Pictured above: Me at the New York Historical Society with my friend Ben.
I’m excited about the launch of 39 Clues on Tuesday! All the media attention has been pretty incredible, what with the New York Times, AP News, Publisher's Weekly, and USA Today, plus forthcoming articles in the Daily Telegraph Australia, the Times of London, Time Magazine, and many more. Whoopi Goldberg even gave the book a recommendation. Thanks, Whoopi! This Sunday I’m off to New York to prepare for a Monday morning appearance on the Today Show.
Biggest concern as usual: Will kids like the book? It sounds obvious, but I still worry about this every time I publish a novel, though my sons have given it the thumbs up, as have the other young readers who got early looks at the story. I'm also glad to hear that booksellers and librarians have enjoyed the ARC.
Most curious about: the online game. I haven't seen the final version yet, and I'm anxious to try it!
Fingers crossed for: A sudden surge in school book reports about Benjamin Franklin, who is the main historical figure in The Maze of Bones. Even as a longtime history teacher, I learned stuff from researching this book that really surprised me! Ben was a fascinating guy, and kids will discover some of his cooler secrets in the book.
Fondest wish: That no one else tries to call the series "the next Harry Potter," or even worse, "a replacement for Harry Potter." I know, I know, Scholastic published Harry Potter, so from a business point of view comparisons are inevitable, but I can't say this often enough: there is no such thing as a 'next Harry Potter.' Certainly there is no replacement. Aside from the fact that the content of 39 Clues is nothing like Harry Potter, we all know phenomena like HP cannot be manufactured. They happen grassroots, word-of-mouth, because of readers. To their credit, no one at Scholastic ever said to me, "We want this to be our next Harry Potter." Sure, they are pushing the series with all their marketing might, but be assured, if I do hear anyone promoting 39 Clues as a Harry Potter 'replacement,' I will rap his or her knuckles with my 'prim schoolteacher' ruler! The best a writer can do is write the most interesting book he or she can, and hope people like it. If kids enjoy the series, then I will be happy.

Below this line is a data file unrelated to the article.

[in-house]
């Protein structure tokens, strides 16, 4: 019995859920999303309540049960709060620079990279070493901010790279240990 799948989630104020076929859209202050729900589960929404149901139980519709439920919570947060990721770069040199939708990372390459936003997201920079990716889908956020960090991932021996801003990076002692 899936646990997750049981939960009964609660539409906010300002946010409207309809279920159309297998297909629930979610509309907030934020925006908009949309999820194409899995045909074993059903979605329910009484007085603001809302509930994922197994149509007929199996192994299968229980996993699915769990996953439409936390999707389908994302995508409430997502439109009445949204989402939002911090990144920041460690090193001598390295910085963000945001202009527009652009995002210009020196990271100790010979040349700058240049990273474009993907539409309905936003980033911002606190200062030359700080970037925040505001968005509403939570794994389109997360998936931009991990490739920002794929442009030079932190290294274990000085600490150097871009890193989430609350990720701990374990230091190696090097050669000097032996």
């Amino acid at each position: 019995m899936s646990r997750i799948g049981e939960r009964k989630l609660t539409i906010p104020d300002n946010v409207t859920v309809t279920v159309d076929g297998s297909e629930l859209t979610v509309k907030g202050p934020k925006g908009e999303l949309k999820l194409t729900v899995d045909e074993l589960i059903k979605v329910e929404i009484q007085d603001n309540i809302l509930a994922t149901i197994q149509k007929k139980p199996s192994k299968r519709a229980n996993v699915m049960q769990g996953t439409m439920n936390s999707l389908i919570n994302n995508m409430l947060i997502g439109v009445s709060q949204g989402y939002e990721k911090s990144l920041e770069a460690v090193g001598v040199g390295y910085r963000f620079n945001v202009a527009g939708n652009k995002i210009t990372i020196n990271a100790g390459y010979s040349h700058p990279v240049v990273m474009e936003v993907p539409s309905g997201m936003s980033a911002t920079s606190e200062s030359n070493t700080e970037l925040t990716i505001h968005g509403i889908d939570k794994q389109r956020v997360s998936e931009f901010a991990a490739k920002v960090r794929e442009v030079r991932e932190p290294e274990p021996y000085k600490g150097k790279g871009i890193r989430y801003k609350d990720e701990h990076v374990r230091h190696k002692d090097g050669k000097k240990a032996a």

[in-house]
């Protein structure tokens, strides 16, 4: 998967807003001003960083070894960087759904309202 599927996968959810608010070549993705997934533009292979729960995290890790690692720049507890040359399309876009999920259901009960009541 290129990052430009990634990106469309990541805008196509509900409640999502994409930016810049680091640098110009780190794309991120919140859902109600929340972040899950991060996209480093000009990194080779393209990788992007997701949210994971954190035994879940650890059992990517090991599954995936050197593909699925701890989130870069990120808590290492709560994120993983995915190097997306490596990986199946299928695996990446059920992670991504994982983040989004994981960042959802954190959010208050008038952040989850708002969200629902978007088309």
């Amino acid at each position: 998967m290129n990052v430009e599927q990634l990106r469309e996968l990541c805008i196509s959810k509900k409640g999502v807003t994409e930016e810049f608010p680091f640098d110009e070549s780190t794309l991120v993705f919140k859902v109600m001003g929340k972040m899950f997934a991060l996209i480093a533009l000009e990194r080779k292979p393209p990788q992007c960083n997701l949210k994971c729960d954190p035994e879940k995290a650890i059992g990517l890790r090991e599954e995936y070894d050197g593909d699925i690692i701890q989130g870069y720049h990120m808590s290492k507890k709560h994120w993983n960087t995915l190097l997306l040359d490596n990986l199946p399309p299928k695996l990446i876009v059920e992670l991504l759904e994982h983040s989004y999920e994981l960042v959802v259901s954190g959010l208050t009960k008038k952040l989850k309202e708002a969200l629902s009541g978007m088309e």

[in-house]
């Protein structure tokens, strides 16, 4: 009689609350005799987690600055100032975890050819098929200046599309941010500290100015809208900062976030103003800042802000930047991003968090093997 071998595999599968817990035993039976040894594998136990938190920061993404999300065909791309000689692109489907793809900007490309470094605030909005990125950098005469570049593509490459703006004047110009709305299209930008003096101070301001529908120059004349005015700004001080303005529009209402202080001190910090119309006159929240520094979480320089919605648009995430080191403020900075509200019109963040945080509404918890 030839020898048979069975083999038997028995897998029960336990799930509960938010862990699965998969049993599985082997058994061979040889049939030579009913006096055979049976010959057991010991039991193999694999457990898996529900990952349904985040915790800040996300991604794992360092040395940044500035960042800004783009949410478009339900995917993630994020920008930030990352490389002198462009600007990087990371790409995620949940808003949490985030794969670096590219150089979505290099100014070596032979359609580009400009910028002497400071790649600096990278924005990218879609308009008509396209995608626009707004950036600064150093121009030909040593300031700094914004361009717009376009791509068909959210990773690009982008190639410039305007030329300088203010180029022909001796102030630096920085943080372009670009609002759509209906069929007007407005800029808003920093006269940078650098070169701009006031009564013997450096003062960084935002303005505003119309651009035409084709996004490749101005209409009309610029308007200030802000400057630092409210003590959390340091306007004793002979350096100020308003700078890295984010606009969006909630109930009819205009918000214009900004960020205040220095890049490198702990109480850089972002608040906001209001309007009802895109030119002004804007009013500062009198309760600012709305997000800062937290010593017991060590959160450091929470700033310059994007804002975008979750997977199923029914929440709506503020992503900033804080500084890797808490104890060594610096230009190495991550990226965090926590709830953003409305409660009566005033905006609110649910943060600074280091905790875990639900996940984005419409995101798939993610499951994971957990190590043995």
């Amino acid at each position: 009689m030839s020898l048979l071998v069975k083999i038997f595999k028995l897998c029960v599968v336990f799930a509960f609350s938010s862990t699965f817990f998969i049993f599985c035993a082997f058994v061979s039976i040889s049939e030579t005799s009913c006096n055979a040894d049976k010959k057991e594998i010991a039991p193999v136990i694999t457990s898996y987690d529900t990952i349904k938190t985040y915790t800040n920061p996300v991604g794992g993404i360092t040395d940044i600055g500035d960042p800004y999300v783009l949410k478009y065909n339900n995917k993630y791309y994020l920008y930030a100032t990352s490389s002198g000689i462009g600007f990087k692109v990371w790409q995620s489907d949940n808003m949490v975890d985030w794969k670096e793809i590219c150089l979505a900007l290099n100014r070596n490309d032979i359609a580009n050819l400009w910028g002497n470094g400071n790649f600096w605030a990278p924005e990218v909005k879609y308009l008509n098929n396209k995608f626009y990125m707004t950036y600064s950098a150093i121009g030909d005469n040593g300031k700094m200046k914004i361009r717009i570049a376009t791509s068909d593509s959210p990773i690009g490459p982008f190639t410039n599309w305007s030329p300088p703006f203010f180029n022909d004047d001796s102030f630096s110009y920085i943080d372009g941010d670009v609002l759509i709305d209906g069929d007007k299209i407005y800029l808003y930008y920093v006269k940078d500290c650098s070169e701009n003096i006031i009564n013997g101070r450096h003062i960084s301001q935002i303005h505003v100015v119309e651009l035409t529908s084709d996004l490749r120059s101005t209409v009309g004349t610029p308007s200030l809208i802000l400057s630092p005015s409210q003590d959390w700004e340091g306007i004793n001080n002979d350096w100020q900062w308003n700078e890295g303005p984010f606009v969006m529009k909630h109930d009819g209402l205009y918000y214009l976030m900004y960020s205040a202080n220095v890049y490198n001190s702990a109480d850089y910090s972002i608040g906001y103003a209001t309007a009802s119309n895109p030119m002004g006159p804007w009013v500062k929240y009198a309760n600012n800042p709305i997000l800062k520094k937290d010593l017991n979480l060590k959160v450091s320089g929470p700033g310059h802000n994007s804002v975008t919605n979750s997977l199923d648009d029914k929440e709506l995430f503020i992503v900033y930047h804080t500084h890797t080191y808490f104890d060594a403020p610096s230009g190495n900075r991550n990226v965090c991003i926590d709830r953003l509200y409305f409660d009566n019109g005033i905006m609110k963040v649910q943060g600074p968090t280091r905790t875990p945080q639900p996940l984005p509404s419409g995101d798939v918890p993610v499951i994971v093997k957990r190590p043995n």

The biggest challenge for 39 Clues: As I see it, this has nothing to do with replacing/upstaging Potter. It has to do with the multimedia platform, and how this will play out with kids. Again, I give Scholastic credit for taking a huge risk. As the author of book one and the general story arc, I had very little involvement with the online game or the cards. My big concern was making sure the books worked as books -- to make sure you can read the series, even if you never go online or never pick up a trading card, and have a fun, satisfying experience. However, I do hope a lot of kids will be interested in becoming part of the story by making their own Cahill identities through the game, and this might even bring some reluctant readers (like my sons) into the books.
Is it such a stretch that multimedia can be used to interest kids in books? Is this selling out our principles? I'm not so sure. I think about my conversations with librarians, who are our greatest champions of books. Invariably, when I talk to librarians about my own books, the first question I get asked isn't about the books at all. They want to know: "When is the movie?" If you subscribe to the electronic edition of School Library Journal as I do, more often than not the lead story is about a movie tie-in to a book. Why? Simple. Librarians are pragmatic. They know that movie versions always increase interest in the books, and while we all know the movie is never as good as the book, if a movie version attract kids to reading, then it serves a positive purpose. Can an online game do the same thing? We'll find out while we wait for Mr. Spielberg and Jeff Nathanson to do the movie version!
In the meantime, happy reading, and I'll hope to see some of you on the road in September as I do my tour!